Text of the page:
Mrs. Barbara Babwetera Ntambi delivering her remarks during the panel discussion

Ms. Agnes Kabajuni – the African Regional Manager, Minority Rights Group International underscored the fabric of culture being anchored in the family structure, and that for any strategies geared towards social economic transformation to achieve success, initiatives need to be structured around the family system as the unit of society through which values, norms, traditions and skills are gained, sustained and passed down onto younger generations; a basis upon which any micro interventions to development can spur and support sustained development at Macro levels, hence providing solutions to common societal problems such as hunger, poverty, social cohesion, among others through leveraging age-old knowledge and traditions.

Ms. Agnes Kabajuni delivering her remarks during the panel discussion

Dr. Paul Kyalimpa, while making his contributing to the panel discussion underscored the centrality of cultural institutions and the embodiment of legitimacy and influence of cultural leaders to serve as an easy rallying point in efforts to achieve common societal goals, and in the same manner, to be found as ideal points of public mobilisation, and through which public resources geared towards development can be deployed while working within the confines of values and principles that provide for fairness and collective responsibility espoused in the African universal spirit of “UBUNTU” which is anchored and supported by the norms, values and traditions of the African society.

Dr. Paul Kyalimpa delivering his remarks during the panel discussion.

Hajjat. Hajara Nalubega – the Principal Culture Office in the Ministry of Gender, Labour and Social Development thanked Kabalega Foundation and partners for providing such an important platform for stakeholders at various levels to discuss the role of culture in development and noted that the Ministry is doing a lot of work towards ensuring favourable policy and regulatory frameworks that enable the efficient functioning of cultural institutions in Uganda.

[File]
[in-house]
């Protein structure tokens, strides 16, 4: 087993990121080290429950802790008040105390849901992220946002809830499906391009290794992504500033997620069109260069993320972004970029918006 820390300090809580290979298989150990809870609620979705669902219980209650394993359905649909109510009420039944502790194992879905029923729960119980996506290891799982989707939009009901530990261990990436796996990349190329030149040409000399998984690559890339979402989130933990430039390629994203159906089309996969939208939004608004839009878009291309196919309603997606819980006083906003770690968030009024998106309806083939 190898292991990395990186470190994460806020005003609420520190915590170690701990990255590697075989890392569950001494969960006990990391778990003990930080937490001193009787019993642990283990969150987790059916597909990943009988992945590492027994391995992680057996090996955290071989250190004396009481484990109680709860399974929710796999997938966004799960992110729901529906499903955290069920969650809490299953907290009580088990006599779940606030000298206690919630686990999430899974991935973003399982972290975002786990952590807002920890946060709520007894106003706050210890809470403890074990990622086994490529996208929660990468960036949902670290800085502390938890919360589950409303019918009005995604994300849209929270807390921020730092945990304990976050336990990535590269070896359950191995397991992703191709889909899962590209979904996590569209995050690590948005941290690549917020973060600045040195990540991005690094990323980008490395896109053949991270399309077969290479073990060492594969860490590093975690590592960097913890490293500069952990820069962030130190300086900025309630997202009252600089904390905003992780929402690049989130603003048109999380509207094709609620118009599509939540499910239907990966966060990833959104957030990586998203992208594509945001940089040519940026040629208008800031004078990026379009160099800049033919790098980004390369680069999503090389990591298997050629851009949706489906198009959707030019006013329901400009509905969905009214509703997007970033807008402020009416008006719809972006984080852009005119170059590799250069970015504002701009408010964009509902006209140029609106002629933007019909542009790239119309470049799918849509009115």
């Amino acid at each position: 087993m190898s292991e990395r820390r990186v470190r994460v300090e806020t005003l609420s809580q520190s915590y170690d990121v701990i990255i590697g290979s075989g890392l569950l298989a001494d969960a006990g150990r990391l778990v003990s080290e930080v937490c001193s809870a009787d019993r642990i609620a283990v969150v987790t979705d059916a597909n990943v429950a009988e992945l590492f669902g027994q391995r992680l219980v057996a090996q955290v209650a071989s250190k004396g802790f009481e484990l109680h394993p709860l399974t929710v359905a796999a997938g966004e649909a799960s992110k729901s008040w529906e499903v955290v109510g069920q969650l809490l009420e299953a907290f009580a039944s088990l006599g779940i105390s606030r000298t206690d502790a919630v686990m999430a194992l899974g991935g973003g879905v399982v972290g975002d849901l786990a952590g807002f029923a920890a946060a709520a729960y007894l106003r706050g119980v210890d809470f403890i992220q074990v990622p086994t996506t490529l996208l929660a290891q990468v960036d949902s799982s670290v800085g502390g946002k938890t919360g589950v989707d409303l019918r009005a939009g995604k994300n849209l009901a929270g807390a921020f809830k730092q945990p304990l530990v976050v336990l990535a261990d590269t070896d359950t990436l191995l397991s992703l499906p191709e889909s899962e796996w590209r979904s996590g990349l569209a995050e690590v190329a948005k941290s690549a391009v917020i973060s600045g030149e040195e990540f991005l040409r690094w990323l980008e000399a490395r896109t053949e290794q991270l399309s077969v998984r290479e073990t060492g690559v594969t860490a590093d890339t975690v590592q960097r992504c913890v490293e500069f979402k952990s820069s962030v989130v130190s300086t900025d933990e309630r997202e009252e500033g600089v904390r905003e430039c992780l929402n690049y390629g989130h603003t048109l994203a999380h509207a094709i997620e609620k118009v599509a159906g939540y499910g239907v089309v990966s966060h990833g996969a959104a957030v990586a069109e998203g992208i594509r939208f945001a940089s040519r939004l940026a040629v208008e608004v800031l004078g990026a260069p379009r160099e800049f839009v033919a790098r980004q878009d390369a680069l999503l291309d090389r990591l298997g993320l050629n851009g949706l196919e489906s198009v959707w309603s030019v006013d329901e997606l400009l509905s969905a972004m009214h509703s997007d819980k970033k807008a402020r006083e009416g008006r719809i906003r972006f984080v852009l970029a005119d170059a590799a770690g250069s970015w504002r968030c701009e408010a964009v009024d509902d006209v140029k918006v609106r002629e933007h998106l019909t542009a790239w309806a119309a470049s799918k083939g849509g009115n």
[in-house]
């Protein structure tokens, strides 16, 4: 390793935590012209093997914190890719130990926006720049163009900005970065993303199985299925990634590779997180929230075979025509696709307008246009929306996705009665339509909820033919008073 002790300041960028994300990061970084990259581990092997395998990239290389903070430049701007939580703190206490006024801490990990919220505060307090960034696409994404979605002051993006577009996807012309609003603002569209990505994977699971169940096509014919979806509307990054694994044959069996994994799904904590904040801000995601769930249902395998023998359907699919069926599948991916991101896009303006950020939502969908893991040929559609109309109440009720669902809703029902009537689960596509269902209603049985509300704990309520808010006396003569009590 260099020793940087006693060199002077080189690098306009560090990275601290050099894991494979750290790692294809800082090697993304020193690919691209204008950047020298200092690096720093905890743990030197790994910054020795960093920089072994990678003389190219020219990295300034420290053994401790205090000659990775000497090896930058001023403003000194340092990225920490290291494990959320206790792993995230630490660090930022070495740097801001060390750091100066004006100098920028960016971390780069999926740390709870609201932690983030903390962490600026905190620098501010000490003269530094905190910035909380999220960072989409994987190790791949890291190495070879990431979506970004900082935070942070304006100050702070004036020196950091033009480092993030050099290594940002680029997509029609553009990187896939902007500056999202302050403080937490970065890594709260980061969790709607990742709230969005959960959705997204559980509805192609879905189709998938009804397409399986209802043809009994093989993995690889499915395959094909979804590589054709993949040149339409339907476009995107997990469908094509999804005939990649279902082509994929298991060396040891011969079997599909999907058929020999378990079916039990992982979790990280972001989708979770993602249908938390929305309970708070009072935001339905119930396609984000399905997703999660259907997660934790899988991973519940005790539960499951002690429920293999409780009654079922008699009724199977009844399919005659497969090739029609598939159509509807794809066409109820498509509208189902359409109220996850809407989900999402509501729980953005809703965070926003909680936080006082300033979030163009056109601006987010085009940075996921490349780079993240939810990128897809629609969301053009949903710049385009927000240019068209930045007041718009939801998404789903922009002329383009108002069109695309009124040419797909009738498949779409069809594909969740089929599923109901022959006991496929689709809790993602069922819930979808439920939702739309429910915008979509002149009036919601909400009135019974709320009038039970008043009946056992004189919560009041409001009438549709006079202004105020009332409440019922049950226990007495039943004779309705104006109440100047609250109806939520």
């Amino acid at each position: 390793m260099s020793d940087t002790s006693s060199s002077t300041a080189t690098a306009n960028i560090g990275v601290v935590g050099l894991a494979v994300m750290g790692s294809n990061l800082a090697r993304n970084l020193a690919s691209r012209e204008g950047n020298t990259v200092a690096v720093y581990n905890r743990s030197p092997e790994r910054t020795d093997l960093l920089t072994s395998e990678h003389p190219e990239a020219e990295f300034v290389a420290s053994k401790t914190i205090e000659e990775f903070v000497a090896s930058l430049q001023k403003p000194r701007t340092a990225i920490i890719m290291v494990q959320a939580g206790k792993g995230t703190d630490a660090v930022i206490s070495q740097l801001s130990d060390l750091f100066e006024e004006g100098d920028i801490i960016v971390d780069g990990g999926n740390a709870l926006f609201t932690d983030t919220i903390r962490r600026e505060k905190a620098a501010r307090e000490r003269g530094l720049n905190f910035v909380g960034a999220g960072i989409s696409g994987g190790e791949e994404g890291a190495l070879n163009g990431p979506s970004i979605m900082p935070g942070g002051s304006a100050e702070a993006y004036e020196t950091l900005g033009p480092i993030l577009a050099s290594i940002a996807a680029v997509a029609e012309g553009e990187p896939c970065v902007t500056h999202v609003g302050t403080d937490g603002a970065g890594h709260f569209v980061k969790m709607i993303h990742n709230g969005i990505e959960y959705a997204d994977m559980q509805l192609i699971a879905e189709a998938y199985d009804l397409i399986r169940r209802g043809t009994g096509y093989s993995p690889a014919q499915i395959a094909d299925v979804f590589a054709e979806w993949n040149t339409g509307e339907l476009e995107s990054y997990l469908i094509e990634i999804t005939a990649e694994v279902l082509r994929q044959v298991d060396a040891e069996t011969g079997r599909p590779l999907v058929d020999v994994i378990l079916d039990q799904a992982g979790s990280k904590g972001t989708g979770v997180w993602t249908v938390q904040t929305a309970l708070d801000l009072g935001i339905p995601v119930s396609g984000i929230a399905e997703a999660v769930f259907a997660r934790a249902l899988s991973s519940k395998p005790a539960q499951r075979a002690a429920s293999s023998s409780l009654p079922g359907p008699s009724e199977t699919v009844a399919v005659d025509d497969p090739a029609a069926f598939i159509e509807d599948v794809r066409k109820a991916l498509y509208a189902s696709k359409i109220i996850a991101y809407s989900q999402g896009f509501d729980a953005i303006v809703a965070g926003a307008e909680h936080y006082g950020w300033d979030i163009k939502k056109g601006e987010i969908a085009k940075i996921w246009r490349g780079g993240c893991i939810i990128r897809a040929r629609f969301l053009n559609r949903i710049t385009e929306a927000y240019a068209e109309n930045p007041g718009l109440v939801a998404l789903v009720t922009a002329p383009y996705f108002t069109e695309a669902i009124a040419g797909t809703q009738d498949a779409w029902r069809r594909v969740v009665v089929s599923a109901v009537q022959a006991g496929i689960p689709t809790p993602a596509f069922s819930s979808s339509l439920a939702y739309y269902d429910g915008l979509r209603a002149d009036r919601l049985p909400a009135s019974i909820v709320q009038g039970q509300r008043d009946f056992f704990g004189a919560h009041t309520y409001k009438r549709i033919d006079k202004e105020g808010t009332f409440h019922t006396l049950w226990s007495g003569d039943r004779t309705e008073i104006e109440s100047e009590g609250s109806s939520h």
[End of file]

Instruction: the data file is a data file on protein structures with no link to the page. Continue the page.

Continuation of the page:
She also noted that the 1995 Constitution of Uganda also already provides adequate space for practice, promotion, and preservation of culture, recognising the diversity of cultures within Uganda and empowering all. She highlighted Government’s commitment to work together with other players in the space of culture such as cultural institutions, civil society organisations, local governments, among others to ensure that culture is promoted and sustained. She further used this opportunity to thank international development partners that support the work of promoting culture in Uganda.

Hajjat. Hajara Nalubega delivering her remarks during the panel discussion.

Owek. Isaac Kalembe – Author of “The Life and Legacy of Omukama Cwa II Kabalega (1853 – 1923)” and outgoing speaker of Orukurato (Parliament) of Bunyoro-Kitara Kingdom speaking to the role of documentation of African culture and history emphasized the importance of having record of information that future generations can reference to learn from the past, and inform their future. He noted that quite a lot of information has been lost in passing generations, but not all is lost, and that now is the time for African societies to pick up keen interest in documentation of information pertaining to their lives and societies.

Owek. Isaac Kalembe emphasing the importance of documentation of African culture and history during the panel discussion.

The Inaugural Kabalega Memorial Lecture is one of the key events organized in the year-long series to celebrate and honor the legacy of Omukama Cwa II Kabalega in commemorateion of 100 years’ since his demise (1923 – 2023), prior to which the Inaugural Kabalega Independence Run was organised on the 07th of October, 2023 in Hoima City; the capital of Bunyoro-Kitara Kingdom, and earlier the launch of commemoration activity series held on the 06th of April, 2023 at Buyanja Secondary School, Kikangaara Hill in Kibaale district; the place upon which Omukama Cwa II was enthroned King of Bunyoro-Kitara Kingdom at the age of only 16 and went on to take the Kingdom on an unprecedented social, cultural, and economic transformation course.